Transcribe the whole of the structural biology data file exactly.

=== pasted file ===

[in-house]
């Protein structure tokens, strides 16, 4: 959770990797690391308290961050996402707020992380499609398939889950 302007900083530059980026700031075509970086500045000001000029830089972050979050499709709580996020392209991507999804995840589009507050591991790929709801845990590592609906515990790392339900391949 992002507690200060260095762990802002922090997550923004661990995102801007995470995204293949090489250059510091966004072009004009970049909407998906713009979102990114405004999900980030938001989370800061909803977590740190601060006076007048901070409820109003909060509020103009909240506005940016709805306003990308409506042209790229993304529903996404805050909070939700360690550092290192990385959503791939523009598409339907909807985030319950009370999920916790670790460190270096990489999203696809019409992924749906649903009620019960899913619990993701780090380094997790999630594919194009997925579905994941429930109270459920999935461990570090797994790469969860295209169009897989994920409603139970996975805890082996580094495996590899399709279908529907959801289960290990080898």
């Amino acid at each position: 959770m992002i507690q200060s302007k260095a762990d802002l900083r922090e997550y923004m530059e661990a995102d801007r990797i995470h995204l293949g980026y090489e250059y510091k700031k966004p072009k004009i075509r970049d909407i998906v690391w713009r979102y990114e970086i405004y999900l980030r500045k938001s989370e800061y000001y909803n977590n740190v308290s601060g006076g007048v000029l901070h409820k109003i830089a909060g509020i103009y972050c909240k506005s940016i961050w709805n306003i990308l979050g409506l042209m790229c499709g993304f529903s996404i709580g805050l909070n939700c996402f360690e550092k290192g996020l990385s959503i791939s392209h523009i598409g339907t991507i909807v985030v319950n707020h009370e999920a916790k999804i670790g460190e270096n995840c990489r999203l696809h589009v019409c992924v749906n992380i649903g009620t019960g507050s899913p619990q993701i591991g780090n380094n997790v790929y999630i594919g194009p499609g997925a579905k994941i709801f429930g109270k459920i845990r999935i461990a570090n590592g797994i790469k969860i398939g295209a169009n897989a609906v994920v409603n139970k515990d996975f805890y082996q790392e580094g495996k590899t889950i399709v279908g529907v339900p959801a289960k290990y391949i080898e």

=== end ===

[in-house]
């Protein structure tokens, strides 16, 4: 959770990797690391308290961050996402707020992380499609398939889950 302007900083530059980026700031075509970086500045000001000029830089972050979050499709709580996020392209991507999804995840589009507050591991790929709801845990590592609906515990790392339900391949 992002507690200060260095762990802002922090997550923004661990995102801007995470995204293949090489250059510091966004072009004009970049909407998906713009979102990114405004999900980030938001989370800061909803977590740190601060006076007048901070409820109003909060509020103009909240506005940016709805306003990308409506042209790229993304529903996404805050909070939700360690550092290192990385959503791939523009598409339907909807985030319950009370999920916790670790460190270096990489999203696809019409992924749906649903009620019960899913619990993701780090380094997790999630594919194009997925579905994941429930109270459920999935461990570090797994790469969860295209169009897989994920409603139970996975805890082996580094495996590899399709279908529907959801289960290990080898």
């Amino acid at each position: 959770m992002i507690q200060s302007k260095a762990d802002l900083r922090e997550y923004m530059e661990a995102d801007r990797i995470h995204l293949g980026y090489e250059y510091k700031k966004p072009k004009i075509r970049d909407i998906v690391w713009r979102y990114e970086i405004y999900l980030r500045k938001s989370e800061y000001y909803n977590n740190v308290s601060g006076g007048v000029l901070h409820k109003i830089a909060g509020i103009y972050c909240k506005s940016i961050w709805n306003i990308l979050g409506l042209m790229c499709g993304f529903s996404i709580g805050l909070n939700c996402f360690e550092k290192g996020l990385s959503i791939s392209h523009i598409g339907t991507i909807v985030v319950n707020h009370e999920a916790k999804i670790g460190e270096n995840c990489r999203l696809h589009v019409c992924v749906n992380i649903g009620t019960g507050s899913p619990q993701i591991g780090n380094n997790v790929y999630i594919g194009p499609g997925a579905k994941i709801f429930g109270k459920i845990r999935i461990a570090n590592g797994i790469k969860i398939g295209a169009n897989a609906v994920v409603n139970k515990d996975f805890y082996q790392e580094g495996k590899t889950i399709v279908g529907v339900p959801a289960k290990y391949i080898e």